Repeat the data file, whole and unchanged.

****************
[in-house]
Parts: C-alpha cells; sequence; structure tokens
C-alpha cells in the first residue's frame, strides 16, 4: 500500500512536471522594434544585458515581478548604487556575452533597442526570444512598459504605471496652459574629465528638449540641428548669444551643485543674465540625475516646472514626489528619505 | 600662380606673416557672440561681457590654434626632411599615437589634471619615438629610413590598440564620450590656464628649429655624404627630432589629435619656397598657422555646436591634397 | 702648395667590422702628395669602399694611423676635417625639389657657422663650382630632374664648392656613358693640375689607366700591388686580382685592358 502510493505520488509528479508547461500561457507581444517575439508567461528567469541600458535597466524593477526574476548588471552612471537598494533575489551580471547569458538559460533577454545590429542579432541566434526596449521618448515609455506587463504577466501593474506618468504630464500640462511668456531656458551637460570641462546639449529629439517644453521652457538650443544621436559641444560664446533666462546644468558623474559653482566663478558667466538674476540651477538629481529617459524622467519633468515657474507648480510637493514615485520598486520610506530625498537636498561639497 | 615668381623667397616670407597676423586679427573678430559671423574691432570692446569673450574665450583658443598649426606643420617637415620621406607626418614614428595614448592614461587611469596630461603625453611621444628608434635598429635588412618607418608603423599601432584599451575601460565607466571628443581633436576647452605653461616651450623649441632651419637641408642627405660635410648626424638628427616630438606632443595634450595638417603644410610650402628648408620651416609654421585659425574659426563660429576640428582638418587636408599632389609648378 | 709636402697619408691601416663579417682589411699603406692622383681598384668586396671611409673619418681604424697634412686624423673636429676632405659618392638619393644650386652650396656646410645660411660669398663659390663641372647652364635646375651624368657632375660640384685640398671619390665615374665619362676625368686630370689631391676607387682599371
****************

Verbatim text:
[in-house]
Parts: C-alpha cells; sequence; structure tokens
C-alpha cells in the first residue's frame, strides 16, 4: 500500500512536471522594434544585458515581478548604487556575452533597442526570444512598459504605471496652459574629465528638449540641428548669444551643485543674465540625475516646472514626489528619505 | 600662380606673416557672440561681457590654434626632411599615437589634471619615438629610413590598440564620450590656464628649429655624404627630432589629435619656397598657422555646436591634397 | 702648395667590422702628395669602399694611423676635417625639389657657422663650382630632374664648392656613358693640375689607366700591388686580382685592358 502510493505520488509528479508547461500561457507581444517575439508567461528567469541600458535597466524593477526574476548588471552612471537598494533575489551580471547569458538559460533577454545590429542579432541566434526596449521618448515609455506587463504577466501593474506618468504630464500640462511668456531656458551637460570641462546639449529629439517644453521652457538650443544621436559641444560664446533666462546644468558623474559653482566663478558667466538674476540651477538629481529617459524622467519633468515657474507648480510637493514615485520598486520610506530625498537636498561639497 | 615668381623667397616670407597676423586679427573678430559671423574691432570692446569673450574665450583658443598649426606643420617637415620621406607626418614614428595614448592614461587611469596630461603625453611621444628608434635598429635588412618607418608603423599601432584599451575601460565607466571628443581633436576647452605653461616651450623649441632651419637641408642627405660635410648626424638628427616630438606632443595634450595638417603644410610650402628648408620651416609654421585659425574659426563660429576640428582638418587636408599632389609648378 | 709636402697619408691601416663579417682589411699603406692622383681598384668586396671611409673619418681604424697634412686624423673636429676632405659618392638619393644650386652650396656646410645660411660669398663659390663641372647652364635646375651624368657632375660640384685640398671619390665615374665619362676625368686630370689631391676607387682599371